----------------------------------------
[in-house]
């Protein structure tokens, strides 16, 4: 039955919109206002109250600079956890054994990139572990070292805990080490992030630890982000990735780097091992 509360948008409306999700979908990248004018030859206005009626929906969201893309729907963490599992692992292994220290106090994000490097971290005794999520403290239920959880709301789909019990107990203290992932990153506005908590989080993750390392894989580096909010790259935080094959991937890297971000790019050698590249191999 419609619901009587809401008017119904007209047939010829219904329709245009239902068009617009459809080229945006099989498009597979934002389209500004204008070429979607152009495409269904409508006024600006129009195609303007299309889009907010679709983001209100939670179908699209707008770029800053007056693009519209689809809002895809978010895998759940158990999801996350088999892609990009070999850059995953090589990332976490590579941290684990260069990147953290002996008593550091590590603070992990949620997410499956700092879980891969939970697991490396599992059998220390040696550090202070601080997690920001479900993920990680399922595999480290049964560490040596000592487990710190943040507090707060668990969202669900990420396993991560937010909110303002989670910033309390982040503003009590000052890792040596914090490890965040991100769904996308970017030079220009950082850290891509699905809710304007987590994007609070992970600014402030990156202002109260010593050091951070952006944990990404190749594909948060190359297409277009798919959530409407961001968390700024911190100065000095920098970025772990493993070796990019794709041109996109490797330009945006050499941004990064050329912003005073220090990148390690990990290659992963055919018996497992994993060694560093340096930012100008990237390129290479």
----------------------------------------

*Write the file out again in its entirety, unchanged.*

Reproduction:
[in-house]
């Protein structure tokens, strides 16, 4: 039955919109206002109250600079956890054994990139572990070292805990080490992030630890982000990735780097091992 509360948008409306999700979908990248004018030859206005009626929906969201893309729907963490599992692992292994220290106090994000490097971290005794999520403290239920959880709301789909019990107990203290992932990153506005908590989080993750390392894989580096909010790259935080094959991937890297971000790019050698590249191999 419609619901009587809401008017119904007209047939010829219904329709245009239902068009617009459809080229945006099989498009597979934002389209500004204008070429979607152009495409269904409508006024600006129009195609303007299309889009907010679709983001209100939670179908699209707008770029800053007056693009519209689809809002895809978010895998759940158990999801996350088999892609990009070999850059995953090589990332976490590579941290684990260069990147953290002996008593550091590590603070992990949620997410499956700092879980891969939970697991490396599992059998220390040696550090202070601080997690920001479900993920990680399922595999480290049964560490040596000592487990710190943040507090707060668990969202669900990420396993991560937010909110303002989670910033309390982040503003009590000052890792040596914090490890965040991100769904996308970017030079220009950082850290891509699905809710304007987590994007609070992970600014402030990156202002109260010593050091951070952006944990990404190749594909948060190359297409277009798919959530409407961001968390700024911190100065000095920098970025772990493993070796990019794709041109996109490797330009945006050499941004990064050329912003005073220090990148390690990990290659992963055919018996497992994993060694560093340096930012100008990237390129290479």